SMALL modular reactors offer significant benefits to the UK, experts have said, but government must clarify whether it wants near-term deployment or maximum value to domestic industry, while industry has to efficiently mass produce to realise economic savings.
'All SMRs share advantages over large nuclear in terms of siting flexibility, potential operational flexibility, grid stability, and potential use of heat,' Richard Beake of Atkins told a London conference yesterday. He was presenting to the Nuclear Energy Insider Small Reactor UK Summit on Atkins' contribution to a Techno-Economic Assessment (TEA) on SMRs commissioned by the UK government, and due to be published soon.
The report is meant to inform government, he said, 'as to the potential of SMRs to contribute to the generation of low-carbon electricity at affordable prices in the UK'. It is technology neutral, having taken and anonymised vendor input on 15 reactor designs originating from five countries.
It found that of all the designs, the integrated pressurised water reactors are most technologically ready with a view to deployment before 2030. They are also the most compatible with existing UK nuclear infrastructure in terms of fuel manufacturing, waste disposal and regulatory experience. However, the less-developed designs offer more potential for UK intellectual property and economic gain in the longer term, which is also attractive for government in setting its strategy.
'The government is not yet decided on policy balance between getting nuclear capacity online soon, or maximising the economic impact and UK intellectual property,' said Andrew Sherry, chief scientist of the UK's National Nuclear Laboratory.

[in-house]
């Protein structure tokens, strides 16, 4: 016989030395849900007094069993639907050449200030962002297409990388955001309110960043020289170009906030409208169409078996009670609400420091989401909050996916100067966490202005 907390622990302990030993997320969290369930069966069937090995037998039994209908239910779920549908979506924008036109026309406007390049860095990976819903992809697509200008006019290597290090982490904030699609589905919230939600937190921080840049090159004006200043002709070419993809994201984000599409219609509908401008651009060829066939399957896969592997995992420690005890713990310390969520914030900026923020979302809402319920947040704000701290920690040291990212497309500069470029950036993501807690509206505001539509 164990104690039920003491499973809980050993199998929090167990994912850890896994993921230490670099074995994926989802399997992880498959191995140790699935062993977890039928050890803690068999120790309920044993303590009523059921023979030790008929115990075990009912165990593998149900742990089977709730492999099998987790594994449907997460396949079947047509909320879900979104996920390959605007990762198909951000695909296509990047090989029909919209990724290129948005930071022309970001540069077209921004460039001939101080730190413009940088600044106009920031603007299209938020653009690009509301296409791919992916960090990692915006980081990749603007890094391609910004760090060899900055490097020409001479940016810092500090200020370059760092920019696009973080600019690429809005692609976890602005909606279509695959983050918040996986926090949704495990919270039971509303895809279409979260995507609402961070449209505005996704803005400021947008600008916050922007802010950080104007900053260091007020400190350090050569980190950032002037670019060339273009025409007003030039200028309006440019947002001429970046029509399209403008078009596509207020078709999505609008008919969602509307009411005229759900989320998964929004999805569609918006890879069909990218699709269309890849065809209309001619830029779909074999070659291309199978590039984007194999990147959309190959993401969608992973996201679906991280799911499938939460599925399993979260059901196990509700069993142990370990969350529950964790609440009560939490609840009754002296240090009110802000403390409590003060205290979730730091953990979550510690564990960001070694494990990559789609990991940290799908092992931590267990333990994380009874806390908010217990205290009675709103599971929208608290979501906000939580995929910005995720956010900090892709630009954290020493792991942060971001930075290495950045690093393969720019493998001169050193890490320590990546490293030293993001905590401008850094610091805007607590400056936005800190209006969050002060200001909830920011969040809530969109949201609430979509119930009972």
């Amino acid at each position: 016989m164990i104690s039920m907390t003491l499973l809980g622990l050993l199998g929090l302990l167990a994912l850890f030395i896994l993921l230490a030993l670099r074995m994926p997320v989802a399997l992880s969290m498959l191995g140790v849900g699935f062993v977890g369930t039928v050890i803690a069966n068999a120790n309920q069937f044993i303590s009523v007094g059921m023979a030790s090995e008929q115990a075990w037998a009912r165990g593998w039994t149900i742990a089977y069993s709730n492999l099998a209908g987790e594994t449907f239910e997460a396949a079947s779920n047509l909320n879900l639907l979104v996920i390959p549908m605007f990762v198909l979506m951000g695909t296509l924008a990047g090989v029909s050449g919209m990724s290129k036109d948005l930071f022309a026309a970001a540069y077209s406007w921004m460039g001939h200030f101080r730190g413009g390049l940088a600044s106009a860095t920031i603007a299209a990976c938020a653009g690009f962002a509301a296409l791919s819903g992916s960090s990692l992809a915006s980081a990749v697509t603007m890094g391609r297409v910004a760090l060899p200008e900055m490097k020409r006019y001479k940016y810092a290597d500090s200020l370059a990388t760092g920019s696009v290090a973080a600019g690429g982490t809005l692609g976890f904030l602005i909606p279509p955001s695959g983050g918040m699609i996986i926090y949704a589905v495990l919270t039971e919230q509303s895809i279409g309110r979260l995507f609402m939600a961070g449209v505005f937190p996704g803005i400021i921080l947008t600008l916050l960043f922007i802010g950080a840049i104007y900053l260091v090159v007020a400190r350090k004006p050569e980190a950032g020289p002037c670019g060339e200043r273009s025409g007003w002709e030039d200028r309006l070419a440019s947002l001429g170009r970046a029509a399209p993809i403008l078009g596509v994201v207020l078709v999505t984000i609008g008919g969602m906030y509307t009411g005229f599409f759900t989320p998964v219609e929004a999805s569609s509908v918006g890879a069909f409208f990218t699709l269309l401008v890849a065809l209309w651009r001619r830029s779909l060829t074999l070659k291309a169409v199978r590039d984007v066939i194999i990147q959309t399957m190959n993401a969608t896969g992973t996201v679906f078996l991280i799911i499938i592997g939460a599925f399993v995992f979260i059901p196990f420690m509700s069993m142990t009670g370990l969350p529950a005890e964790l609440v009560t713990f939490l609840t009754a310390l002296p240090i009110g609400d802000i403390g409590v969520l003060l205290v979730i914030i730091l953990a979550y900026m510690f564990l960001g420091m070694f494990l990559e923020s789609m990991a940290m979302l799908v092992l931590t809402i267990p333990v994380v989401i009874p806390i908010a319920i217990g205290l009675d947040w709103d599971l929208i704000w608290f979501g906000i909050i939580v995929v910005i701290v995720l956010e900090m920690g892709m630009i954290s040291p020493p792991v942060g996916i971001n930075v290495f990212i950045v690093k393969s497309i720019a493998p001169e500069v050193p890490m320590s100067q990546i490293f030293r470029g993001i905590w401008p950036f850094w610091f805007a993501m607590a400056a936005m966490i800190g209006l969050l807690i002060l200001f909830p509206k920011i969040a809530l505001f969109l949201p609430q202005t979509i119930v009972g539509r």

Publication of the TEA, clarity on the policy balance, and a roadmap for deployment of SMRs in Britain are all expected to come at once towards the end of this year or early in 2017. The matter has been delayed by the reorganisation of the UK government, and in particular the incorporation of the former Department for Energy and Climate Change into the new Department for Business, Energy and Industrial Strategy.
One size doesn't fit all
Existing large nuclear reactor designs are designed for economies of scale, producing up to 1700 MWe, whereas SMRs would produce only up to 300 MWe each, some designs much less than that. The success of SMRs therefore depends on rebalancing the equation of nuclear economics away from economies of scale and towards economies of volume. On this subject Miranda Kirschel spoke for EY, which has carried out the economic aspects of the same government Techno-Economic Assessment.
Kirschel said SMRs offer a better opportunity for learning than large reactors, for example greater modularisation, higher volume of deployment and greater pace of deployment. And across a country, the most optimal level of operation can be reached with less overall capacity.
She said that vendors and manufacturers must get organised now with an integrated supply chain, design their reactor units for 'Nth of a kind', and optimise their business model for delivery.
Kirschel concluded, 'Given what we know about learner rates and detailed economic analysis – our findings show that the UK market alone is not big enough to realise the true economic benefits of SMRs.' There are several aspects of nuclear plant development, for example licensing, in which smaller reactors have no advantage over large units and could even be more challenging for novel designs.
Alongside other vendors, Rolls-Royce took the opportunity to reveal more details of its SMR offering, which the company's director of engineering and technology, John Molyneux, said would be a light-water reactor 'ideally at the higher end of the power levels'.
Rolls-Royce foresees itself potentially deploying 7 GWe of its SMR in the UK, starting before 2030, with a 'conservative' further 9 GWe internationally – this means something like 54 of the units Rolls-Royce proposes to design as leader of a consortium of British firms and universities. Rolls-Royce said a predominantly British product like its concept could generate £188bn for the country's economy and employ 40,000 people at peak.
Globally, the National Nuclear Laboratory considers the potential market for SMRs of all kinds to be up to 85 GWe by 2035.
This story was originally published by World Nuclear News
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